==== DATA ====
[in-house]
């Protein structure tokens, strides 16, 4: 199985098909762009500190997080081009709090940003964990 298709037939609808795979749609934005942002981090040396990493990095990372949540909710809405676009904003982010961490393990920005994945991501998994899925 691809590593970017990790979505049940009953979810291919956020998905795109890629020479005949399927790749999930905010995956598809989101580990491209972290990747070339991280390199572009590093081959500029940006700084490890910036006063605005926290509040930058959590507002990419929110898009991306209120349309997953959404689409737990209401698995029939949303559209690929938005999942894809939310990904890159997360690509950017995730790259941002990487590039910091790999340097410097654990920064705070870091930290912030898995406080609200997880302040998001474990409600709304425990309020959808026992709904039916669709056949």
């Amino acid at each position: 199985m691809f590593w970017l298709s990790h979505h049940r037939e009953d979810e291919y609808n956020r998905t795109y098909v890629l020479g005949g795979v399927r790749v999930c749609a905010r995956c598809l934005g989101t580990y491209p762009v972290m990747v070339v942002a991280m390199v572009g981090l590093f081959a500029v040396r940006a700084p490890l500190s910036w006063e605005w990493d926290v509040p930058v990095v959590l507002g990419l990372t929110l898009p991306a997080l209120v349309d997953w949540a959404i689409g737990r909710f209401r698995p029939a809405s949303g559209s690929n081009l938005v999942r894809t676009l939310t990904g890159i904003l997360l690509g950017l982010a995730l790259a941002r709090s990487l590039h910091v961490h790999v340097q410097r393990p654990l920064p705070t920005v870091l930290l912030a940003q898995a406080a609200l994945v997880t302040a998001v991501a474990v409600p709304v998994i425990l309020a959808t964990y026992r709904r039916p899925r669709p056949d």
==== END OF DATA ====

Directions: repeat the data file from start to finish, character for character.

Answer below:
[in-house]
């Protein structure tokens, strides 16, 4: 199985098909762009500190997080081009709090940003964990 298709037939609808795979749609934005942002981090040396990493990095990372949540909710809405676009904003982010961490393990920005994945991501998994899925 691809590593970017990790979505049940009953979810291919956020998905795109890629020479005949399927790749999930905010995956598809989101580990491209972290990747070339991280390199572009590093081959500029940006700084490890910036006063605005926290509040930058959590507002990419929110898009991306209120349309997953959404689409737990209401698995029939949303559209690929938005999942894809939310990904890159997360690509950017995730790259941002990487590039910091790999340097410097654990920064705070870091930290912030898995406080609200997880302040998001474990409600709304425990309020959808026992709904039916669709056949």
């Amino acid at each position: 199985m691809f590593w970017l298709s990790h979505h049940r037939e009953d979810e291919y609808n956020r998905t795109y098909v890629l020479g005949g795979v399927r790749v999930c749609a905010r995956c598809l934005g989101t580990y491209p762009v972290m990747v070339v942002a991280m390199v572009g981090l590093f081959a500029v040396r940006a700084p490890l500190s910036w006063e605005w990493d926290v509040p930058v990095v959590l507002g990419l990372t929110l898009p991306a997080l209120v349309d997953w949540a959404i689409g737990r909710f209401r698995p029939a809405s949303g559209s690929n081009l938005v999942r894809t676009l939310t990904g890159i904003l997360l690509g950017l982010a995730l790259a941002r709090s990487l590039h910091v961490h790999v340097q410097r393990p654990l920064p705070t920005v870091l930290l912030a940003q898995a406080a609200l994945v997880t302040a998001v991501a474990v409600p709304v998994i425990l309020a959808t964990y026992r709904r039916p899925r669709p056949d």